Mondays are usually slow for news as people start to stir for the coming week. Therefore, every Monday, we will address one topic to start the week and get discussion flowing. It stimulates the week like a cup of coffee, hence the title.
As seen on Game Politics, at the BAFTA Question Time event, Jagex (Runescape, War of Legends) CEO Mark Gerhard believes that traditional retail will fall by the wayside within ten years because he thinks that digital distribution channels have managed to serve the needs of consumers very well. He thinks that, ten years from now, people will think nostalgically upon physical retail centers like GameStop or WalMart as if they were museum pieces, and there’s not much that could give these places a second life.
This week’s question:
In ten years, will the act of going to the store to purchase a physical video game be a thing of the past?
Joshua Moore: Part of me wants to agree with this. After all, digital distribution works out better for the consumer and the publisher because of lower distribution costs and lower prices for the consumer. This becomes blatantly obvious with Steam sales, where I can buy $20 games for $5. At the same time, digital copies don’t come with extra swag. I’m talking about plushies, posters, CDs, calendars, etc. Some people, like myself, love these things and would not enjoy seeing them disappear. But thinking feasibly, this could still be supplied via online retailers like Amazon.
In all likelihood, I think that online retailers such as Amazon will continue to get physical media for limited editions that come with special bonuses. But for the majority of their consumers, I think eventually the industry will move to digital distribution as the primary means of selling their products. Pretty much anyone who plays PC games has Steam. Likewise, PSN and XBLA have seen quite good sales. Finally, Nintendo is moving to the future with the WiiU and the 3DS with DLC and digital games. All of the big players are now going to be on the same page, and the only limiting factor is the availability of good Internet in the U.S. and other regions. Within ten years, I think reasonably fast Internet will be available in the vast majority of places, so this limiting concern will have been addressed. That means the rise of digital distribution is free to take over.
Mel Ngai: If the game market shifts towards more digital distribution, then that’s how it goes. My main concern with this method has always been the possibility of hackers going to town, but I would think the increased prevalence of digital distribution would lead to better security as companies and consumers continue to adjust. In other words, my main concern regarding this is likely to become more or less moot. Once that happens, all I can do is adapt. It’s still sad to think of the old retail going out of date, though. However, given that other “outdated” mediums still exist (e.g. newspapers), I don’t think retail will go out completely. It just might not be the big go-to place for video games as they were before.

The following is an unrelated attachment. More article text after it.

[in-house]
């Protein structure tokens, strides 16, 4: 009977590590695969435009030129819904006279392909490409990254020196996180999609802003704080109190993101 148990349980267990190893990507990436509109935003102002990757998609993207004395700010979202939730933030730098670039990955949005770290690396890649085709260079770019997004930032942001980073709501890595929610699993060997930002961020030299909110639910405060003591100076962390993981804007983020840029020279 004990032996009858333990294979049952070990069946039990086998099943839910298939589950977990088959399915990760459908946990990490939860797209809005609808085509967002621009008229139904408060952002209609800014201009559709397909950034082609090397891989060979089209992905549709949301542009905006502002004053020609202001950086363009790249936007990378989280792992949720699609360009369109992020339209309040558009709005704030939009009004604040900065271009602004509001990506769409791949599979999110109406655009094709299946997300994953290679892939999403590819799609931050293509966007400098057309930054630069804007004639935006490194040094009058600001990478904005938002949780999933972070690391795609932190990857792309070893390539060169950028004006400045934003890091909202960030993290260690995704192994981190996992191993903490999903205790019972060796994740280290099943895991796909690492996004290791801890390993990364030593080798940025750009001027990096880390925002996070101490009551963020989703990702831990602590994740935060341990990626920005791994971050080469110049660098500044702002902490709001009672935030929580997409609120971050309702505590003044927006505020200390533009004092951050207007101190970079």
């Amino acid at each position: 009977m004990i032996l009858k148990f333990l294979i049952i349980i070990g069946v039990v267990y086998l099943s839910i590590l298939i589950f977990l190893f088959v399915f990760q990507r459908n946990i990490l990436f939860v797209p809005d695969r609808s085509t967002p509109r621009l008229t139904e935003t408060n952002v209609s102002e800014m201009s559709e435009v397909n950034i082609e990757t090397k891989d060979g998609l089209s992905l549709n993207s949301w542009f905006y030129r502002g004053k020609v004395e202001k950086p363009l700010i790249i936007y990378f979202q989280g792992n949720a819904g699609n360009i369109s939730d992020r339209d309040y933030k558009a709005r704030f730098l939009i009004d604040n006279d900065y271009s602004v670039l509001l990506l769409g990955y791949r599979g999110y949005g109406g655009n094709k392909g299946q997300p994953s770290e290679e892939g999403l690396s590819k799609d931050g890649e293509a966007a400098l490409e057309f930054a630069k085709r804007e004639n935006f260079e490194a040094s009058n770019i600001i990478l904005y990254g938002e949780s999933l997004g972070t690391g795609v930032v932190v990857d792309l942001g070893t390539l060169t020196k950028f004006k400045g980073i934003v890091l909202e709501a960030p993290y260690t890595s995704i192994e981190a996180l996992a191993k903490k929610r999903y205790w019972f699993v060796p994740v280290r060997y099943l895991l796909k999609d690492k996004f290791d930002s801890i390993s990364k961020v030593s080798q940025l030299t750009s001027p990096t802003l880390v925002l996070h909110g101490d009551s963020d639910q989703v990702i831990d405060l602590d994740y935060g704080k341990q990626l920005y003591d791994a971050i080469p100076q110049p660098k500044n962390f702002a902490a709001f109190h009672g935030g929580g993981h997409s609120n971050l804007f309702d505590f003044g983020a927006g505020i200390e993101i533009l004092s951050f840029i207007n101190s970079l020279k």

Crystal Steltenpohl: I think it’s possible that a few brick-and-mortar stores are going to go under due to the rise of digital distribution, but I don’t know that it’ll get wiped out completely. GameStop and the like will probably survive as they have the resources to move onto other things if necessary, and WalMart deals with stuff other than video games so it’s not like they’re going to die out. I can see where Gerhard is coming from, though, in that digital distribution has made it easier for indie developers to get out into the world and that this model is likely going to catch on. I can see it changing the game, but I don’t know that brick-and-mortar stores will ever be completely gone.
Mohamed Al-Saadoon: There have been many proclamations in history regarding new inventions: Radio will kill newspapers. Television will kill radio. The Internet will kill everything.
Years later, people still read newspapers and listen to the radio. Not to the same degree as they did before, of course, but they’re still around more or less.
Retailers will react and adapt to the changing market conditions as time goes on. Thus, the cheaper prices of games on digital distribution platforms will eventually force one of either two things: Either brick-and-mortar retailers will lower their prices to be close to digital offerings (perhaps a few dollars more to account for the manufacture and transportation costs), or they’ll stock more goodies with the copies to justify the higher price like cloth maps or soundtrack CDs. We’re already seeing some collector’s editions of games coming out that are so crazy, I haven’t seen anything like them since the good old days of Working Designs! You can’t download that!